3. Saffia, beautifully said.

    I cannot offer more to the debate that you express. My thansk to you, Honour, Vic, Aisling, Qwis and the entire team for bringing people together through OBR in SL and raising greater awarness the issue of violence against women and opening up the doors for more informed and open discussion.

  4. Hmm, an editorial? I don’t know who wrote this blog post. But, I’ll say this since the writer mentioned “socialist”. I’m a Capitalist, and the reason that I am, is that it’s the type of economic system that will allow all people to rise. Time and time again it’s capitalism that allows women equality. Even in the so-called “socialist” countries of the world, it’s the basic capitalist system that enables “capital” to advance people, and women are the ones who benefit.

    The feminist movement has compromised itself, by aligning with socialism. With economic success, comes an equability society. (these things happen in stages, which is why the West with it’s capitalism and industrial revolution, advanced with equality for women before other areas) I saw some posts yesterday, about the unequal treatment of women in a southern EU nation. Well, that nation is steeped in socialism, and women have a hard time getting economic parity.

    Economic parity is the gateway to social parity. We don’t have to read Jane Austin to know that when women are denied economic equality, they are at the mercy of society’s good will. Which, is often not very merciful. So, we want to see women being equal and treated as such? Then support an economic system that gives women the tools to make the rise.

    Now, with that said, I agree much of what you wrote Spot on, and thank you.

  5. I did, and I should have specified for people who may be new to the blog. Posts signed Prim Perfect come from me, and all other people who post here do so under their own names.

    @ Celestiall. Although I didn’t say so in the post, just saying how ‘socialist’ is used as a term of abuse, I am quite happy to identify myself as a socialist (which is certainly not the same thing as a communist). Like you, I believe that issues of economic parity and empowerment are paramount in obtaining social justice. I would disagree with you on how this should be obtained, I suspect. For example, the Southern European countries were equality for women is problematic have all had histories of fascistic dictatorships, socialist democracies and very rapid capitalist expansion. Is one element of this to blame? Or a combination?

  6. I don’t think one can state that one system is better for empowerment of women than another. If anything, harsh dictatorships have proven to be best in this field, simply imposing equality upon the population. The USSR was pretty advanced for its day on these issues.
    Capitalism tends to be careful and therefore conservative. Socialists feel a greater need for revolutionary change. What I’ve observed in Holland is that the ‘socialist’ feminists in the 70s took to the barricades and then started to demand things from the government for years, practically sitting on their barricades. Meanwhile ‘capitalist’ women silently rolled up their sleeves, set out to work against the prevailing tide and became business leaders in the 80s and 90s, leaving those who created the opportunity often far behind them.

    1. Yes, I see what you mean about harsh dictatorships, But that’s not invariable – at the same time the totalitarian system of Germany was relegating women to Kirche, Kuche, Kinder – and women hardly flourish under the dictatorships (or dictatorial theocracies) in certain countries in the Middle East, for example.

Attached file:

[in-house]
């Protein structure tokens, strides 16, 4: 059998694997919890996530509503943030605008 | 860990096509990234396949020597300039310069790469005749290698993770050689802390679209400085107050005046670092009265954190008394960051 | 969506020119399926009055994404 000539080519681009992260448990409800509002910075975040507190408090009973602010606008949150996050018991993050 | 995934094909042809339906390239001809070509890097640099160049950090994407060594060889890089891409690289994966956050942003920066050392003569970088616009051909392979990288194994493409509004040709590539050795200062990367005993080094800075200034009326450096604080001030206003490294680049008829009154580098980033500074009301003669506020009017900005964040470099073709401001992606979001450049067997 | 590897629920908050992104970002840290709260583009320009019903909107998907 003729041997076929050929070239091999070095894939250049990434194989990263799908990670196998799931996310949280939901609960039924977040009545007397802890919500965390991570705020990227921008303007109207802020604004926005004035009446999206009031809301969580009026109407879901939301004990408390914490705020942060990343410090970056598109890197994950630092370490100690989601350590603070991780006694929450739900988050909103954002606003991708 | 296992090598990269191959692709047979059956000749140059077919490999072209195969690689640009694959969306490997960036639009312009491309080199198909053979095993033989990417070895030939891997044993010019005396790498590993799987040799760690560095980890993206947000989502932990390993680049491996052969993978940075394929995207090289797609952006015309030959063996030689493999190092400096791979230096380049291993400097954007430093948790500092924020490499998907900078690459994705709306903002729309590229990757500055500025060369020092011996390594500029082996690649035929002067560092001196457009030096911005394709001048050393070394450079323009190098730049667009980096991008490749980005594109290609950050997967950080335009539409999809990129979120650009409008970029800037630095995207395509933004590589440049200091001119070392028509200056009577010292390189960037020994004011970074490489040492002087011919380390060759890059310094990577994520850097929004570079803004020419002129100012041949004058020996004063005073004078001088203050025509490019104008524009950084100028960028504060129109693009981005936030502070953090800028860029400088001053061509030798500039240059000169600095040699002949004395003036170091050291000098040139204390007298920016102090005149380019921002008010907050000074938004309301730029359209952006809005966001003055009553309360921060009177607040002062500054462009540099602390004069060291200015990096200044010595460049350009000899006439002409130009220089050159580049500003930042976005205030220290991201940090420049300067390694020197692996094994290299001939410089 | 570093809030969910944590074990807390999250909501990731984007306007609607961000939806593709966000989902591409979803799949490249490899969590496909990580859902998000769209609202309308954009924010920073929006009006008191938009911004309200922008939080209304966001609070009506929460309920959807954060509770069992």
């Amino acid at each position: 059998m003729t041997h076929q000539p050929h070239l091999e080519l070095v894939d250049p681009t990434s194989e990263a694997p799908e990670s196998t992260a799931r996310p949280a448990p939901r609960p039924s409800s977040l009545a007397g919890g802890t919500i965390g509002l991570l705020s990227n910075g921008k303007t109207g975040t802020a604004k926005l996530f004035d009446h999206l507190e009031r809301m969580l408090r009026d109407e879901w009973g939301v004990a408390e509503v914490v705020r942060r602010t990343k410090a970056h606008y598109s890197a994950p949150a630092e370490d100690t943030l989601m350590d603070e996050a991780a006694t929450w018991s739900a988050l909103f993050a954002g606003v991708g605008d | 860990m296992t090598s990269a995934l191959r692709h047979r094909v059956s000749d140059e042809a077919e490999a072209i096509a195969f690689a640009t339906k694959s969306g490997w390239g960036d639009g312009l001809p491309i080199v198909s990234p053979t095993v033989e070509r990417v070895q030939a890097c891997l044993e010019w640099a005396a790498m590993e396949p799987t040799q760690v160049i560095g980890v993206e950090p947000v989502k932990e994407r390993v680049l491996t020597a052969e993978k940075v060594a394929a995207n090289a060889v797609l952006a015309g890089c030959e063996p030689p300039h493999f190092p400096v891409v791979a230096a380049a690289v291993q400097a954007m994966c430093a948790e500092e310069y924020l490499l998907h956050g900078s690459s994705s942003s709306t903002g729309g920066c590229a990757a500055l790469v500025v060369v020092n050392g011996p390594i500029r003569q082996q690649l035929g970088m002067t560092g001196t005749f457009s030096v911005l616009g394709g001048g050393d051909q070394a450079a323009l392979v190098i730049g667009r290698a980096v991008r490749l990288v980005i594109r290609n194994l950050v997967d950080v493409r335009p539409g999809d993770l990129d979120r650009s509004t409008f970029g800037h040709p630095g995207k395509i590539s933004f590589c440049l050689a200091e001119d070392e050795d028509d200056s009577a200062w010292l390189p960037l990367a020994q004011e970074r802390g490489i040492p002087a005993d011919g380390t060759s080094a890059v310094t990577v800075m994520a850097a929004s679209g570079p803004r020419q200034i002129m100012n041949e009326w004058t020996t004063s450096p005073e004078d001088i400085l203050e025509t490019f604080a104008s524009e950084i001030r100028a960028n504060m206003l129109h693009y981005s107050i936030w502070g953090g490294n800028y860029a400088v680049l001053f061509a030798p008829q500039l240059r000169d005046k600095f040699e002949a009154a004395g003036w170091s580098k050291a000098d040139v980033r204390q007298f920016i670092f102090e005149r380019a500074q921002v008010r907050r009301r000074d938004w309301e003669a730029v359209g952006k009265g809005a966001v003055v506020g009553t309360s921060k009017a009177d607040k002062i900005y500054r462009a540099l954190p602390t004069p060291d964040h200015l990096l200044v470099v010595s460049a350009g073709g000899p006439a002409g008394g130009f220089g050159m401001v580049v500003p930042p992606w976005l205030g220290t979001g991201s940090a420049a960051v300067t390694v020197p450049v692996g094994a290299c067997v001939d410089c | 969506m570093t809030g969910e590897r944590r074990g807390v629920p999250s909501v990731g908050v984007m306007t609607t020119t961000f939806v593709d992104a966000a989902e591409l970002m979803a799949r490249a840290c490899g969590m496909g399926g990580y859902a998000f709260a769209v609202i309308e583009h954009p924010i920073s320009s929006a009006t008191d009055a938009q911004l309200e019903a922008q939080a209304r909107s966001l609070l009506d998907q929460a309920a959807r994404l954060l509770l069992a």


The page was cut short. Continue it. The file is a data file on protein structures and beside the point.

The case of Holland is an interesting one – but couldn’t you argue that the achievements of women in the 1980s and 1990s was, to some extent, built upon the work done by radical women in the 1960s and 70s? Are you sure it’s a clearcut division between socialist and capitalist women? And where does that put the continuously socialist tendencies of countries like Sweden, Norway and Denmark?

      1. Yes, that was my point – the ‘capitalist’ women started to work on the basis of the work done by the ‘socialists’ (all of these terms strictly quote-unquote – it’s not that clear). Socialists tend to look to the state for solutions, whereas business oriented people tend to try and find solutions themselves. I guess in the end you must conclude that you need both groups to get going.

  7. I would like to make this point about effective protests, strikes, and boycotts such as those mentioned and many others: all of them are protesting specific policies or laws, and usually also lobbying for specific changes in those policies or laws. Quite often participants are subject to significant inconveniences, sacrifices, and/or persecution.

    1. Yes, I agree. Before we got involved in the event, we had some discussion about the use of the word ‘strike’, which did seem to us mis-applied in the context of the event. We decided that, for us, it wasn’t a make or break issue – I’m planning a post where I discuss various things about linguistic choices in this context.

      One thing did make me grin though – one of the main criticisms that has been levelled at us throughout was not that we were insufficiently targeted – it was that we were too targeted – how DARE we stage an event without taking account of the violence against men????

      I do, however, agree with you that a smaller target usually gets better results. But there is also a case for the wider picture event that engages the greatest number, if it follows through onto something that concentrates the focus. Relay for Life has its place, for example – but so too does a campaign for the local hospice or to raise awareness of prostate cancer. At the end of the day, you are more likely to buy a new scanner for the hospice than you are to cure cancer all time forever. But … Relay for Life still has a valuable role to play in raising awareness, in enabling support and – yes – in raising money for research.

      So supporting a local refuge, or makling sure that the concept of free consent is part of every child’s education is great. But there’s a place for OBR too in informing people of the situation around the world, in empowering people who might feel very isolated and – hopefully – in inspiring people to go and do and find out more as a result.